It is done.
Although the first workblog was written roughly 300 days before PCN, the official PCN day count ended at 348, just short of a year. But if I want to be honest with myself, planning for PCN began in the very back parts of my brainspace two years ago. Back when I was attending script meetings to figure out what PCN 2008 was going to be, ideas kept trickling in that would later become PCN 2009. I wrote them in my notebook. I fleshed them out on the drive home. I transferred them to a notepad file.
Then later it was there, on stage, in costume and awash in a light special. It's a strange process. From incubation to fertilization to the violent birth pangs until eventually and finally, it is done. Something so introverted, so personal, is outside of my heart. It exploded out of my chest like so many alien parasites and has hopefully burrowed into yours.
I prided myself on my organization and getting-shit-done track record in regards to producing PCN. That all fell apart in the last week or so, when I didn't accomplish some of the more minor, but long-planned tasks like inviting the chancellor personally or notifying the Press-Telegram or, you know, making any sponsorship money at all.
I was so consumed by this, mind, body and soul, that I didn't even have time to write a post here about the night before. At best, I wrote this paragraph, in my numb state of being:
i'm not nervous. i'm not anticipating or anxious or worried. I'm just here. I was the same I was yesterday, same I as last month, same as I was the day I took this task on. Maybe It's become an institution of my life to the point where I can't even register it.
And that's the truth of it. I still don't know why. I don't know why I didn't have a heart attack, why I didn't come down with a case of the tears, or why my shoulders didn't feel any less unburdened. I heard a lot of ideas. Is it because everything isn't last minute and we're pretty prepared? Perhaps I had lived with it for so long that I don't even feel it anymore. Maybe I had invested so much of myself into it that I had nothing left in me to get emotional. It could also be that this was all just work; purely mechanical labor.
I hope I figure it out one day.
That's not to say it wasn't a great experience; a pride and joy full of wonderful anecdotes and bonds and friends. But on some level I think I may have given up having fun myself in order to facilitate the playground for everyone else. I had no nervouseness, no nerves wracked, and a general disconnection from the work that did not fall directly under my wing.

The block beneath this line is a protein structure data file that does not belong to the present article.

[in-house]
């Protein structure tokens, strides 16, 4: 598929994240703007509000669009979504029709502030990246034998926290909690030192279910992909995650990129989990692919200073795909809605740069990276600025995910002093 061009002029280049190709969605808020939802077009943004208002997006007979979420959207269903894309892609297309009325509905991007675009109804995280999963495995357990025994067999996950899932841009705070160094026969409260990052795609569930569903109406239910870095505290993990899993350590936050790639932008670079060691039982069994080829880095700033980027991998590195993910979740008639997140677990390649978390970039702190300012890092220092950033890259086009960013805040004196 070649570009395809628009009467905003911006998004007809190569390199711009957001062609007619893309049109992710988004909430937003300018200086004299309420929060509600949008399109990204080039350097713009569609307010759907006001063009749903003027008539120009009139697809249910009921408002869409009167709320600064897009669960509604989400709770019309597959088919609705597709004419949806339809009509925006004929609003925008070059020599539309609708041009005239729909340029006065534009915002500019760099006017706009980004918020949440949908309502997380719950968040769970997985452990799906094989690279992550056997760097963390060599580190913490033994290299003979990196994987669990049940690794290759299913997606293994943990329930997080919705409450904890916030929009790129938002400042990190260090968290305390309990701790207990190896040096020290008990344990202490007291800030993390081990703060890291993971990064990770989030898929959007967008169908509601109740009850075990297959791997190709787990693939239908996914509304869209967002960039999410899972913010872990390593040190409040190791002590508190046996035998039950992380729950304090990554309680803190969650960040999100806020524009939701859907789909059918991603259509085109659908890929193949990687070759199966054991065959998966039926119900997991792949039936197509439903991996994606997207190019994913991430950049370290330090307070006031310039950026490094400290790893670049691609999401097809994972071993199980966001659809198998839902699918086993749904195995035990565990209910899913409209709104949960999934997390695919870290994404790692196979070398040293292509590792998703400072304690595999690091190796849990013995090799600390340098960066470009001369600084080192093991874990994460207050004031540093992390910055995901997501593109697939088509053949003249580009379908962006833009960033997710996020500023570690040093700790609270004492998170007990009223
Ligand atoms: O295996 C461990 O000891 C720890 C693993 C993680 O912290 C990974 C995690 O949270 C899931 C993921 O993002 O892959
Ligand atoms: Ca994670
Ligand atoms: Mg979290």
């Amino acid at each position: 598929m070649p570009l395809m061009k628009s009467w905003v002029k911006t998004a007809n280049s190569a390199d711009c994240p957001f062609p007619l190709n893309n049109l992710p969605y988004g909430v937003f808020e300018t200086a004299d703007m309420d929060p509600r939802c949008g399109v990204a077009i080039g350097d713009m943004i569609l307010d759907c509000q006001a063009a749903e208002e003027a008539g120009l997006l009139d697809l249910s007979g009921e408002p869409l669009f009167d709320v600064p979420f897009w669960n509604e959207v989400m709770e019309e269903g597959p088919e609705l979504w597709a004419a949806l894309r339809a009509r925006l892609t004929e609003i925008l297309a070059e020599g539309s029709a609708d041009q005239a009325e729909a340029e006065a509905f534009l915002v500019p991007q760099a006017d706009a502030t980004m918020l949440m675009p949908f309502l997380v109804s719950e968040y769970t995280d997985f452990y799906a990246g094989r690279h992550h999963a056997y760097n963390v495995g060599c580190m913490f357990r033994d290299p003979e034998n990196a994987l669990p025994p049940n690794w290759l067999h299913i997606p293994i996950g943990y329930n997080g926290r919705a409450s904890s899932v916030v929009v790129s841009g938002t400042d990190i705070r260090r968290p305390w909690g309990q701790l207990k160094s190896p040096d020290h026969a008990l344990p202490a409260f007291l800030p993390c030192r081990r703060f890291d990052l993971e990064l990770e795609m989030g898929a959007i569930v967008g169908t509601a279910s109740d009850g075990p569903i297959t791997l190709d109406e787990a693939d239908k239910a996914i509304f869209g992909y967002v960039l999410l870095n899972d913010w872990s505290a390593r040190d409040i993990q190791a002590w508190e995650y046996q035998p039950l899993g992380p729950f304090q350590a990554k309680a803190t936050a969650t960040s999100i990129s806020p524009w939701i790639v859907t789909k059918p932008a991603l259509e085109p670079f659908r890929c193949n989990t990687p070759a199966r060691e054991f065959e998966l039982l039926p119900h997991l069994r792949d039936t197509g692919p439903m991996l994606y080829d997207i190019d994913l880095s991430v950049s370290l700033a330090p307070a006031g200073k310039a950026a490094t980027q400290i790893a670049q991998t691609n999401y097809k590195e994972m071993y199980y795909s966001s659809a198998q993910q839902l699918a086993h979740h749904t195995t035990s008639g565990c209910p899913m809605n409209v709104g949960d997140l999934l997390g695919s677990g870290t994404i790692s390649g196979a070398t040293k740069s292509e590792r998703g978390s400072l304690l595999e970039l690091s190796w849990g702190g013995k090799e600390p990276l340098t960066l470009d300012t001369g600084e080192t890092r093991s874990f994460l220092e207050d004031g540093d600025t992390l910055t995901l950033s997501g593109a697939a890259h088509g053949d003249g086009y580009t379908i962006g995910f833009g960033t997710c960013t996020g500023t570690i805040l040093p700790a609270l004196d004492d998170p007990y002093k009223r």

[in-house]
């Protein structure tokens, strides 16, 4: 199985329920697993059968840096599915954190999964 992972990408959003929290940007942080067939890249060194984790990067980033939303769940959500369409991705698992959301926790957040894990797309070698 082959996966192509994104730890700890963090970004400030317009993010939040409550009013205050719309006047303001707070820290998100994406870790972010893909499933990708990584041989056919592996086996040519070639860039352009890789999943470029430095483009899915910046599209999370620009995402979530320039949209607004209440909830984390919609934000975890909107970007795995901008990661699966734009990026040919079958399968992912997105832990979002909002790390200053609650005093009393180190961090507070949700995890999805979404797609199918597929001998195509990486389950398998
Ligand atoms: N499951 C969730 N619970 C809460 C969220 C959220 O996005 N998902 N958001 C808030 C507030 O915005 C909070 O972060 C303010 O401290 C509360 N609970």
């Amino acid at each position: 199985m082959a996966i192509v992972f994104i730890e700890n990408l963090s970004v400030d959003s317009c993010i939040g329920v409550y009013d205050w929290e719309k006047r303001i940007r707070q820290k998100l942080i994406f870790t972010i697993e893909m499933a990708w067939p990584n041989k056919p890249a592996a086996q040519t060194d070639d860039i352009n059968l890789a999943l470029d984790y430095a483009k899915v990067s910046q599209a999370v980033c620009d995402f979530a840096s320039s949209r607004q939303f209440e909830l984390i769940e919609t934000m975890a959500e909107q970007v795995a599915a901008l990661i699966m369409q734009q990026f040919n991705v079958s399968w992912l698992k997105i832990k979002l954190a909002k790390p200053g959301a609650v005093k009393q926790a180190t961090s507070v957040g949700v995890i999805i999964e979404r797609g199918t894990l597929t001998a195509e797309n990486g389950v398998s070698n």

You know what I miss the most? I mean, I liked a lot of it. I enjoyed every practice, every person, every laugh. But when I look back at my workblogs, I miss writing it the most. I miss not knowing what PCN was going to say, and what the stories were going to lead to, and freaking out about a 30-scene PCN in 80 pages. I miss the darkness of my old room, typing away and building worlds.
Now that world is built and so familiar. As with all things novel, the oddness withers away. But the beauty of that is that now it belongs to everyone. It might not be new and exciting to me anymore, but I managed to make it new and exciting for a bunch of other people. No regrets.
That's the gist of my post-PCN blues. I did it, and I don't know how to feel. But everyone else does, so what do I matter?
I just wish I was nervous. I wish that my knees shook and I couldn't sleep the night before. I wish it felt like the world was pushed to the brink of the apocalypse and then pulled back to safety. But I'll settle for some incremental change to the PCN tradition, a continued legacy, and being the builder of a home that others populate with unforgettable memories.
Can't wait to see it on DVD, though.